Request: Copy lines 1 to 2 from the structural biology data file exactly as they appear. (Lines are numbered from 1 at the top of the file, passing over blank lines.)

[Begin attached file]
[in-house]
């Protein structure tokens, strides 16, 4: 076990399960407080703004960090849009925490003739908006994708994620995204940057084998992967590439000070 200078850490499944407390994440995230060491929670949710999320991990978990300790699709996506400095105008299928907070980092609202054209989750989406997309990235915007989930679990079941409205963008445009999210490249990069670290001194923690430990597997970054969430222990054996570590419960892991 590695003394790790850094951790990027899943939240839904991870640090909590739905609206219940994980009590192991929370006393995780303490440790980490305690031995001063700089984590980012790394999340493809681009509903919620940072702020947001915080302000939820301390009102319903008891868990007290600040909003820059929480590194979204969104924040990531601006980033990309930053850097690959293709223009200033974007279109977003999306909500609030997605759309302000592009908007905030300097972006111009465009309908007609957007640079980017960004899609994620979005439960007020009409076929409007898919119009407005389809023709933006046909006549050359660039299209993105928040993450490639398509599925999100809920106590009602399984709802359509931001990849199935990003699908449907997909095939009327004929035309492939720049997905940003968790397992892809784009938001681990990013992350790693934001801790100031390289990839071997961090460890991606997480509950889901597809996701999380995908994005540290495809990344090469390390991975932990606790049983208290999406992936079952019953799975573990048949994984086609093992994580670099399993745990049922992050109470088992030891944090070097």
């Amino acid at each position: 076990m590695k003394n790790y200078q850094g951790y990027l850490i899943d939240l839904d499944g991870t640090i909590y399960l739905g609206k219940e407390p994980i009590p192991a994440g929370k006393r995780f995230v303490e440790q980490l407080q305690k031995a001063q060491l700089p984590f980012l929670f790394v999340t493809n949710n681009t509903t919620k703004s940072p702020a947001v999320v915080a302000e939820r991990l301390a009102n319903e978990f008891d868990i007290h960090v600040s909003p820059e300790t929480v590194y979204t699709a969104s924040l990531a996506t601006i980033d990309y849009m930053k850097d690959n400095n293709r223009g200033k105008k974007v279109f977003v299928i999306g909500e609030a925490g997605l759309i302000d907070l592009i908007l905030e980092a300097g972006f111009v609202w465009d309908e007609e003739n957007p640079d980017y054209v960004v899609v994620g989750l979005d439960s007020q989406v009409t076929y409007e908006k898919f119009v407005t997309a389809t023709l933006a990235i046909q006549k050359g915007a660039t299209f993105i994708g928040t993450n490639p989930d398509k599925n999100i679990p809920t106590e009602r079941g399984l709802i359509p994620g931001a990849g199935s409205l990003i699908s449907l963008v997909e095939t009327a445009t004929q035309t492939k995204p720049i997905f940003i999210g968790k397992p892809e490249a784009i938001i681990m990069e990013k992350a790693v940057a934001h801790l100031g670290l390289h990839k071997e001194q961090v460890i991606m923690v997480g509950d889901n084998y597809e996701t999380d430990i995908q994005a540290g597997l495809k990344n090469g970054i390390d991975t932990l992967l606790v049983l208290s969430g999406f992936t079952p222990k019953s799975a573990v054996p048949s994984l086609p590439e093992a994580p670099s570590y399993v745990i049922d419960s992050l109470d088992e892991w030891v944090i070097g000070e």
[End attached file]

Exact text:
[in-house]
């Protein structure tokens, strides 16, 4: 076990399960407080703004960090849009925490003739908006994708994620995204940057084998992967590439000070 200078850490499944407390994440995230060491929670949710999320991990978990300790699709996506400095105008299928907070980092609202054209989750989406997309990235915007989930679990079941409205963008445009999210490249990069670290001194923690430990597997970054969430222990054996570590419960892991 590695003394790790850094951790990027899943939240839904991870640090909590739905609206219940994980009590192991929370006393995780303490440790980490305690031995001063700089984590980012790394999340493809681009509903919620940072702020947001915080302000939820301390009102319903008891868990007290600040909003820059929480590194979204969104924040990531601006980033990309930053850097690959293709223009200033974007279109977003999306909500609030997605759309302000592009908007905030300097972006111009465009309908007609957007640079980017960004899609994620979005439960007020009409076929409007898919119009407005389809023709933006046909006549050359660039299209993105928040993450490639398509599925999100809920106590009602399984709802359509931001990849199935990003699908449907997909095939009327004929035309492939720049997905940003968790397992892809784009938001681990990013992350790693934001801790100031390289990839071997961090460890991606997480509950889901597809996701999380995908994005540290495809990344090469390390991975932990606790049983208290999406992936079952019953799975573990048949994984086609093992994580670099399993745990049922992050109470088992030891944090070097």